• Let users to define and save multiple areas of interest.
    • Support physically defined regions.
    • Account for more than just the hyper-local or the global scope.
    • Incorporate proven organization schemes like topical categorization.
    • Include news that is tagged to multiple locations, irrelevant locations, or no location at all.
    • Feature a truly great interface that supports everything on this list.

    I plan on dedicating at least one post to each of these points. I also assume the list will grow over time. Can you think of anything else?

    Tagged: geotagging global local scope
    • Dan: Good post! The only thing I would add to your list is the ability of the user or citizen journalist to themselves contribute to the news on or off location…something we are working on in the locative media space. My sense is that geotagging and Google mapping are the first, somewhat crude steps into better location specific and locally relevant news aggregation and sharing. That said, as you pointed out with YourStreet, etc. there is some interesting and important work (including your own project) being experimented with that could lead to bigger and better things.

    • tfe

      I have another item for the list:

      Be able to tag stories with more than just a single point or set of coordinates. Be able to define regions that a story affects, either by clicking and dragging a square, or maybe being able to select entire cities/counties/states at a time.

    • Gary Kebbel

      I look forward to the further posts.


    • Related Content

      (This is a demonstration. If this were an actual use of the related content module, forthcoming by Agaric Design Collective and funded by a Knight News Challenge grant, connecting two blog posts like that will take just a click or two.)

    • This is exactly what we’re doing with Mapufacture (http://mapufacture.com). It’s a personalizable, geospatial aggregation system.

      Users can define their areas of interest, add the sources or searches of items they want to their ‘map’ and then they will get continuously updating local news. They can even add their own feeds from blogs, news agencies, media portals.

      Users can then subscribe to the RSS feed, or KML for viewing in Google Earth, or even access on their mobile phone.

      Users then have an “atlas” of all the maps they’ve created and can share them with others.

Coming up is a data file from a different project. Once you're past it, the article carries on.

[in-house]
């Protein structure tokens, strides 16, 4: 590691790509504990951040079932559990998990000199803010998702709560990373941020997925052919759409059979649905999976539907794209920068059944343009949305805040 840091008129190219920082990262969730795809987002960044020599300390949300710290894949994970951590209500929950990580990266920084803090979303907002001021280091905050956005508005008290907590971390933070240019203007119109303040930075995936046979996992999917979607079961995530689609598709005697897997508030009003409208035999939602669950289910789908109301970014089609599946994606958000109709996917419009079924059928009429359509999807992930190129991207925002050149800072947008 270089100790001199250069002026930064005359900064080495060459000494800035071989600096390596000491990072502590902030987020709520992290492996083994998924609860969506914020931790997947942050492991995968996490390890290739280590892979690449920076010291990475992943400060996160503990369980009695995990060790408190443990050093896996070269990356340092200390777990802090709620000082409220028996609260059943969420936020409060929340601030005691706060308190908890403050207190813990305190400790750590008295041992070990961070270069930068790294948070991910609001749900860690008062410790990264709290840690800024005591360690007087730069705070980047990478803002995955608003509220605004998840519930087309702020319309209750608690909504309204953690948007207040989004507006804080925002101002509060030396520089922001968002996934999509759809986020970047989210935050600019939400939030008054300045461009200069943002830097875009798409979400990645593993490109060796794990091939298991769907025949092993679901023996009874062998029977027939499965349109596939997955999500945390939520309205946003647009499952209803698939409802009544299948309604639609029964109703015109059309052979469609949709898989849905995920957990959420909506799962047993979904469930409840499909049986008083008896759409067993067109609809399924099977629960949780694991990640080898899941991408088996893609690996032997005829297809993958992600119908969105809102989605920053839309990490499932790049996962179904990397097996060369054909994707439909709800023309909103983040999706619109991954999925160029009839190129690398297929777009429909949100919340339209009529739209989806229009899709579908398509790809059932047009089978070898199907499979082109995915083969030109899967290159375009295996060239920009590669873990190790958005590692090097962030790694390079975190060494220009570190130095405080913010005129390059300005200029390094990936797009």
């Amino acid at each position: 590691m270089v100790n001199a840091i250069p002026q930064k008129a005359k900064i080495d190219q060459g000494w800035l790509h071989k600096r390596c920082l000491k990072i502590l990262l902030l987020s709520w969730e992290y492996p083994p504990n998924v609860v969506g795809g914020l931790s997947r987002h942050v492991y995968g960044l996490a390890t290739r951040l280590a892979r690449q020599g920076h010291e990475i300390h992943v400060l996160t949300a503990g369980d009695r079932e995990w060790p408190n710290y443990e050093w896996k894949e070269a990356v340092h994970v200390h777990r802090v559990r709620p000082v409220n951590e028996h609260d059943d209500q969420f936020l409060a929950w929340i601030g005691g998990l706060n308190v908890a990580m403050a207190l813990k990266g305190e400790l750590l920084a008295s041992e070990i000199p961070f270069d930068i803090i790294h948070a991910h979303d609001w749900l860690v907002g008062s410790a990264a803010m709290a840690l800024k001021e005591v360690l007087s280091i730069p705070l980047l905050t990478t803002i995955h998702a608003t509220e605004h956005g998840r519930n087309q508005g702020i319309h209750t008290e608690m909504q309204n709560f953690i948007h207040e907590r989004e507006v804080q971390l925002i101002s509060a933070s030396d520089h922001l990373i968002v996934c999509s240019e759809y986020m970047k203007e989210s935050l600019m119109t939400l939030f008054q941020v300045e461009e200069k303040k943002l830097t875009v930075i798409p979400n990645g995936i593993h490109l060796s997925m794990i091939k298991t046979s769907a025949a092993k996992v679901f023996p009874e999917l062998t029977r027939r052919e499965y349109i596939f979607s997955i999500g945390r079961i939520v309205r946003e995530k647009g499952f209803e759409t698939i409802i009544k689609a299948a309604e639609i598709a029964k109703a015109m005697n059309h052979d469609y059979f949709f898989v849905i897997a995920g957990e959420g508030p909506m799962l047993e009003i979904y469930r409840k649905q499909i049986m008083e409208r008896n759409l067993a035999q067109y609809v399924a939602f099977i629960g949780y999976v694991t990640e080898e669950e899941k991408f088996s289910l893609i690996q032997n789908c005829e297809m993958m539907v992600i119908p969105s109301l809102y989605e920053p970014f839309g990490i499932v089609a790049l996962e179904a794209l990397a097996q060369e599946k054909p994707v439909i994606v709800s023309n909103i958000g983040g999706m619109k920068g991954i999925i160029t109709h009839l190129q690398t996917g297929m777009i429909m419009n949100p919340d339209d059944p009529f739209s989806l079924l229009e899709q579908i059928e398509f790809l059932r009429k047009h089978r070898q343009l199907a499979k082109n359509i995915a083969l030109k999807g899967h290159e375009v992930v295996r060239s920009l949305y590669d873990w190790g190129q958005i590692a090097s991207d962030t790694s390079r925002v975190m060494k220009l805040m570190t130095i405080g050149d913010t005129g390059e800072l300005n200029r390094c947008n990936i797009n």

• SMC

      How about:

      A portable, standardized format for geotagging metadata, which can be embedded in most data formats.

      There’s already a scheme for this that’s specific to JPEG images, but so far as I can tell, but that’s about it. Having some way of tagging audio files, for example, would be useful, especially if it was in a form that could be placed into most media types’ “comment” metadata.

    • I would like to suggest another bullet item for your list.
      Types of Media –

      • Video (HD & NTSC Streaming)
      • Pure Audio
      • Text
      • Photo Essays
      • Hypermedia meaning all the above in one

      When I search for news the topic and location is important but so is the format it is delivered.

      I like your vision.

    • Ivan Privaci

      I realize this is an ancient and fossilized discussion thread by internet standards now, but nonetheless I’ll mention here in case anyone is looking at geotagging audio or other files:

      Most file types that support metadata at all seem to have room for small arbitrary pieces of text.

      The “vorbiscomment” metadata format used by audio and video packaged in “ogg” containers includes a documented recommendation for geotagging in the form “GEO_LOCATION=(decimal latitude);(decimal longitude);([optional]elevation)”
      That should be short, simple, human-readable AND machine-parseable enough to be embedded as a line of text in just about any other kind of file metadata. (For ancient MP3 files, the id3v2 specification has a “TXXX” frame for this sort of thing.)